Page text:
36.Noriko Shinkai  Boys 2019

As a child, Shinkai Noriko liked to doodle across the pages of newspapers. “I would turn the men in advertisements into women, or members of a  comic heavy-metal band. At school, I made some pretty good portraits of friends. But that was about it.” Born in 1972 in Minato Ward, central Tokyo, she entered design college Vantan after graduating from high school, majoring in graphic and editorial design. But asked if she has ever been ambitious to make a living in the field, she says it “just sounded like fun.”

Her story turns to the almost one-year she spent as a virtual recluse.

Since I was a child, I have often been harassed by weird older men and young guys, and I have felt a lot of fear. When I was 19, I was kidnapped from my neighbourhood by a man who tricked me into his car. It was the middle of the night and we drove toward the sea at Shonan. We got onto the expressway and at a service area around Gotemba, I jumped out and ran while he was napping. I banged on a parked car but no one got out to help me. So I ran as fast as I could along the oncoming lane of the motorway. Someone gave me a lift and I made it home by morning. Fortunately, nothing bad happened, but I was so afraid to go out after that, I stayed indoors for almost a year.

I spent most of my college years mucking around instead of studying. I barely picked up a single skill, and my drawing remained poor. After college I couldn’t make use of anything I had learned and ended up taking an ordinary office job. At first I wanted to work in design, so I applied to a company that made bags and shoes. At the interview I was told to draw a picture of a horse and a shrine, and when I completed it the interviewer was appalled. He asked me, “What score would you give this out of a hundred?” I thought it was probably a zero, but I said, “Maybe 20?” He said, “That’s about right. You can go now.” After that, I really started to hate drawing. I felt sorry for any picture drawn by me!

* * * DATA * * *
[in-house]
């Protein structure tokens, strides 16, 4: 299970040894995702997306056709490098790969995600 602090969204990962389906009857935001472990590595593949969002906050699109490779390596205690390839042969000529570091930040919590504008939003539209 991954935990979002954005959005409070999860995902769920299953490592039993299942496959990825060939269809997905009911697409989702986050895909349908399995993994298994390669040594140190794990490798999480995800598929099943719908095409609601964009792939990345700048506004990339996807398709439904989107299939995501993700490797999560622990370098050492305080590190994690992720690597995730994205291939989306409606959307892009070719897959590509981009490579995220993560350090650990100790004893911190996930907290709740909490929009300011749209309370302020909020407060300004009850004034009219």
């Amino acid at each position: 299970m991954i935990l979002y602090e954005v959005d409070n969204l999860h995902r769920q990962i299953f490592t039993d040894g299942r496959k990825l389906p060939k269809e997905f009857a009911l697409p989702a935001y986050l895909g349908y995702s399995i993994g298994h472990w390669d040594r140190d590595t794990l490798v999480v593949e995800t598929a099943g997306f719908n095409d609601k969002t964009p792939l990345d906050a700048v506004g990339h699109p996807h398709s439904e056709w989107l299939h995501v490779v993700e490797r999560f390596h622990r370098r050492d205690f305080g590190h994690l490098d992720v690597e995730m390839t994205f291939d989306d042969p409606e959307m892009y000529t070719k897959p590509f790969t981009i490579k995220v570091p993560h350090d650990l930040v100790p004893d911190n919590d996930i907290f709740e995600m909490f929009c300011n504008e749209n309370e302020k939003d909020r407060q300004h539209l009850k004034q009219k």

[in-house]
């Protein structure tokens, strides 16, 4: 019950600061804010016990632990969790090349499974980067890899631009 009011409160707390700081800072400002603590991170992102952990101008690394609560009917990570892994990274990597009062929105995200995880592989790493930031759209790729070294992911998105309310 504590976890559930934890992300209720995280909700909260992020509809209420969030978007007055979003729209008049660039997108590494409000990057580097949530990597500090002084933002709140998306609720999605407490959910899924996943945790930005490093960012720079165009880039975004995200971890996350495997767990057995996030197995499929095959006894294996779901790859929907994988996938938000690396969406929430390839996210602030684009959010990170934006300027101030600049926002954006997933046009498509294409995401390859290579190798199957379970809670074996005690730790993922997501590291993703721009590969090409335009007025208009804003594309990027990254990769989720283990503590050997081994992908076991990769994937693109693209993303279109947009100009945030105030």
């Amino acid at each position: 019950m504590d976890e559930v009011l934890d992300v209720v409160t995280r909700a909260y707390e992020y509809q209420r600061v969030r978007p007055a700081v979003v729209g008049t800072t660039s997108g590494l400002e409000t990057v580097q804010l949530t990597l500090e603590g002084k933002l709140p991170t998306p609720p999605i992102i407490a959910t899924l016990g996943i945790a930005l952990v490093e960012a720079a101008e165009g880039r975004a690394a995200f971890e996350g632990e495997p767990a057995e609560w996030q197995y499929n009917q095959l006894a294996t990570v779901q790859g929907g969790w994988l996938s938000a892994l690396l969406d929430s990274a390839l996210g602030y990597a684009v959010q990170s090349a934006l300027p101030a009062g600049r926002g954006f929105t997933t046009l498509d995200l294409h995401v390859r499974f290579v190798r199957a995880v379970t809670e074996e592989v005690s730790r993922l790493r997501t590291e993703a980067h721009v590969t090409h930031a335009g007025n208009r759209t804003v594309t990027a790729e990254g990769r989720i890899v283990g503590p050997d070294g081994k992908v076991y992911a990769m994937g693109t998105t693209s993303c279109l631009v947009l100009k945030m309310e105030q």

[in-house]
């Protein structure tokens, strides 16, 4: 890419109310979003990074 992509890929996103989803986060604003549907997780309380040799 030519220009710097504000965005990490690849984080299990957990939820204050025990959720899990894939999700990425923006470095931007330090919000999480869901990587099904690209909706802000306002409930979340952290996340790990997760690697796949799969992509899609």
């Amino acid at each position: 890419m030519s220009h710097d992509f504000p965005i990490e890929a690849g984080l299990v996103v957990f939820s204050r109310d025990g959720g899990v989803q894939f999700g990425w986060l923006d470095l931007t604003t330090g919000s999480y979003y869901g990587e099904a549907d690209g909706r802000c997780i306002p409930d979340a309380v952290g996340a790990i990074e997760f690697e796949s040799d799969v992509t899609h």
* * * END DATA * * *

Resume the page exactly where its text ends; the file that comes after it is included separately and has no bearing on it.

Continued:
I got a job at a magazine doing clerical work, but of course it wasn’t interesting, so I moved on. In fact, I’ve worked for dozens of different companies over the years. At first I was positive about switching jobs. I was like, “OK, let’s try another one!” But after two weeks, I would resign.

My reasons for quitting included just wanting to try something else. The job environment was probably easier back then than it is now. I also experienced heartbreak, sexual harassment and power harassment. Eventually I decided to settle down, so I stayed at one firm for about 10 years, and I’ve been at my current company for about 7 years. It is a normal office job.

The reason I started drawing the way I do now was the Miyamoto Saburo Drawing Award Exhibition five years ago, at the Setagaya Art Museum. My elder sister, who is an artist, encouraged me to enter. I had no idea what to submit, I hadn’t drawn a picture since I was doing it for a laugh as a child. And then I found a photo of my mother holding a dog, and my first thought was, “I have to keep this in my eyes until I die,” so I decided to draw it.